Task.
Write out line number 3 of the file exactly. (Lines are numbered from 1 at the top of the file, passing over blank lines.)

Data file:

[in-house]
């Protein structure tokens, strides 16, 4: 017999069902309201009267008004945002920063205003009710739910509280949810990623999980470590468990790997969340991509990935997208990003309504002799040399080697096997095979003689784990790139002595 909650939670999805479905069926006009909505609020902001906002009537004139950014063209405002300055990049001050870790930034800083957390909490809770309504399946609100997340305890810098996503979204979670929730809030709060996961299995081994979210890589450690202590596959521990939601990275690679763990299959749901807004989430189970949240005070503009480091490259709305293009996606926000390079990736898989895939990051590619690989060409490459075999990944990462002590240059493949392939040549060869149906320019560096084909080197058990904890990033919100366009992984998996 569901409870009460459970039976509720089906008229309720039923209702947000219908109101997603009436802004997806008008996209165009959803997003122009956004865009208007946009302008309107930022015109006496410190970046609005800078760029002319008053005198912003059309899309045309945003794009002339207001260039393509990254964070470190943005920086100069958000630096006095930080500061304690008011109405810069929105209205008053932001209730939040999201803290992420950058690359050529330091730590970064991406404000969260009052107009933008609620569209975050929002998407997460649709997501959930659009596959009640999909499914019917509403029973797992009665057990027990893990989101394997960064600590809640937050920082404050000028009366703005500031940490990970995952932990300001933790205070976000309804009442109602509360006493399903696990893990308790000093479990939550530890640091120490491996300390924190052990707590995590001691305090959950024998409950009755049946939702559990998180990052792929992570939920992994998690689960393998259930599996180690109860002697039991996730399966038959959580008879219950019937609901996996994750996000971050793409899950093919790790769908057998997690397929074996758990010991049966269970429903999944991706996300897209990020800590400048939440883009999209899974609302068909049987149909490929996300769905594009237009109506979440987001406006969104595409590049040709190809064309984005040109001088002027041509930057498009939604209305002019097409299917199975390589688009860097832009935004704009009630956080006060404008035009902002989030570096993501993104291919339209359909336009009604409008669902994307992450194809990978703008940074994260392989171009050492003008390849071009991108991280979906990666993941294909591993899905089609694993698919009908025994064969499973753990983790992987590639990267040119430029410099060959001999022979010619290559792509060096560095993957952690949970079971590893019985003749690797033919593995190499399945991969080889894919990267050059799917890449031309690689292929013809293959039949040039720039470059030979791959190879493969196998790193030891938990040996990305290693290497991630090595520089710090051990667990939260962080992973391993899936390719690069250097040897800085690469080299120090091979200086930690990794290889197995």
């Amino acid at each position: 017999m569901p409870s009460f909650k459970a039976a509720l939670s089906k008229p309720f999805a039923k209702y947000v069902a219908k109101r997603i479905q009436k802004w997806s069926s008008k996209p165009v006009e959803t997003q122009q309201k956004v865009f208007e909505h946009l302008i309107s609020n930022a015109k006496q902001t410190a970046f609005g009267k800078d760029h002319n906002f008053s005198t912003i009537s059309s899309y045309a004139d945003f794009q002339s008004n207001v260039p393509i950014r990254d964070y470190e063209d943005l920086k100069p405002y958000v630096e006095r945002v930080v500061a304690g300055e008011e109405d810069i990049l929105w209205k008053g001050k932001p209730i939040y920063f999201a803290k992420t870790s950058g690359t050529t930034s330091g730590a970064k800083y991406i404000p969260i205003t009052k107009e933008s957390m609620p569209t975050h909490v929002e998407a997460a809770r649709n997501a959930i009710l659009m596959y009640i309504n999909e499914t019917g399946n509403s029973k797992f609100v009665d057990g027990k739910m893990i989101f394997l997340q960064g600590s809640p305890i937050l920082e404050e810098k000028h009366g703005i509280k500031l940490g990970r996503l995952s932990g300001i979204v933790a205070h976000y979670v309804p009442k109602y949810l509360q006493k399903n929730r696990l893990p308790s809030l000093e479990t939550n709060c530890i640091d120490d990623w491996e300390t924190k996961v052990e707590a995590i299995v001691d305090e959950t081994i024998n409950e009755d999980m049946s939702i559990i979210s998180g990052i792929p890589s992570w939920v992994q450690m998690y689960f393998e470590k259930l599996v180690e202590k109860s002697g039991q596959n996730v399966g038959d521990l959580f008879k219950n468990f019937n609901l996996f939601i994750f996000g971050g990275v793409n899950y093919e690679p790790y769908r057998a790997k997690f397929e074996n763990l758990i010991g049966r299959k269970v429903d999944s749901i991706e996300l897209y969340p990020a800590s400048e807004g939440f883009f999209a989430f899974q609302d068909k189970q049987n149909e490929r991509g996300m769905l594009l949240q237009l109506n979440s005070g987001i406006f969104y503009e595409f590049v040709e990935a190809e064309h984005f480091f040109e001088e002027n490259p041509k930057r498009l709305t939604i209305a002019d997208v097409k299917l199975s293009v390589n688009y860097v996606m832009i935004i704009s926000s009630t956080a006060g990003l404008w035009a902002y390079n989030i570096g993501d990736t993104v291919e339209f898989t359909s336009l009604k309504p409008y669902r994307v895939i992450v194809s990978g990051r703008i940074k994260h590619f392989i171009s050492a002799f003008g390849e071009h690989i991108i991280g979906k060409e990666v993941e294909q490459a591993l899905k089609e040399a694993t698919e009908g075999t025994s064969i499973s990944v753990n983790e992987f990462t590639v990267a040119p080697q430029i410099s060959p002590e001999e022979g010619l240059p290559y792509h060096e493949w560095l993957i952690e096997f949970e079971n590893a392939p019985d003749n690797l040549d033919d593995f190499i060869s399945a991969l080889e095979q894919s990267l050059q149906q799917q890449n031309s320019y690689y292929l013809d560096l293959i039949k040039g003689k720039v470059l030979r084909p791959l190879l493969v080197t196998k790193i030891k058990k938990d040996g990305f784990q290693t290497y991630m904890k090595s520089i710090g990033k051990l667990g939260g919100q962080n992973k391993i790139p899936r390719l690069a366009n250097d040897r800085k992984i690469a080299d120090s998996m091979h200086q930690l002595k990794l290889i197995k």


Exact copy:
């Amino acid at each position: 017999m569901p409870s009460f909650k459970a039976a509720l939670s089906k008229p309720f999805a039923k209702y947000v069902a219908k109101r997603i479905q009436k802004w997806s069926s008008k996209p165009v006009e959803t997003q122009q309201k956004v865009f208007e909505h946009l302008i309107s609020n930022a015109k006496q902001t410190a970046f609005g009267k800078d760029h002319n906002f008053s005198t912003i009537s059309s899309y045309a004139d945003f794009q002339s008004n207001v260039p393509i950014r990254d964070y470190e063209d943005l920086k100069p405002y958000v630096e006095r945002v930080v500061a304690g300055e008011e109405d810069i990049l929105w209205k008053g001050k932001p209730i939040y920063f999201a803290k992420t870790s950058g690359t050529t930034s330091g730590a970064k800083y991406i404000p969260i205003t009052k107009e933008s957390m609620p569209t975050h909490v929002e998407a997460a809770r649709n997501a959930i009710l659009m596959y009640i309504n999909e499914t019917g399946n509403s029973k797992f609100v009665d057990g027990k739910m893990i989101f394997l997340q960064g600590s809640p305890i937050l920082e404050e810098k000028h009366g703005i509280k500031l940490g990970r996503l995952s932990g300001i979204v933790a205070h976000y979670v309804p009442k109602y949810l509360q006493k399903n929730r696990l893990p308790s809030l000093e479990t939550n709060c530890i640091d120490d990623w491996e300390t924190k996961v052990e707590a995590i299995v001691d305090e959950t081994i024998n409950e009755d999980m049946s939702i559990i979210s998180g990052i792929p890589s992570w939920v992994q450690m998690y689960f393998e470590k259930l599996v180690e202590k109860s002697g039991q596959n996730v399966g038959d521990l959580f008879k219950n468990f019937n609901l996996f939601i994750f996000g971050g990275v793409n899950y093919e690679p790790y769908r057998a790997k997690f397929e074996n763990l758990i010991g049966r299959k269970v429903d999944s749901i991706e996300l897209y969340p990020a800590s400048e807004g939440f883009f999209a989430f899974q609302d068909k189970q049987n149909e490929r991509g996300m769905l594009l949240q237009l109506n979440s005070g987001i406006f969104y503009e595409f590049v040709e990935a190809e064309h984005f480091f040109e001088e002027n490259p041509k930057r498009l709305t939604i209305a002019d997208v097409k299917l199975s293009v390589n688009y860097v996606m832009i935004i704009s926000s009630t956080a006060g990003l404008w035009a902002y390079n989030i570096g993501d990736t993104v291919e339209f898989t359909s336009l009604k309504p409008y669902r994307v895939i992450v194809s990978g990051r703008i940074k994260h590619f392989i171009s050492a002799f003008g390849e071009h690989i991108i991280g979906k060409e990666v993941e294909q490459a591993l899905k089609e040399a694993t698919e009908g075999t025994s064969i499973s990944v753990n983790e992987f990462t590639v990267a040119p080697q430029i410099s060959p002590e001999e022979g010619l240059p290559y792509h060096e493949w560095l993957i952690e096997f949970e079971n590893a392939p019985d003749n690797l040549d033919d593995f190499i060869s399945a991969l080889e095979q894919s990267l050059q149906q799917q890449n031309s320019y690689y292929l013809d560096l293959i039949k040039g003689k720039v470059l030979r084909p791959l190879l493969v080197t196998k790193i030891k058990k938990d040996g990305f784990q290693t290497y991630m904890k090595s520089i710090g990033k051990l667990g939260g919100q962080n992973k391993i790139p899936r390719l690069a366009n250097d040897r800085k992984i690469a080299d120090s998996m091979h200086q930690l002595k990794l290889i197995k």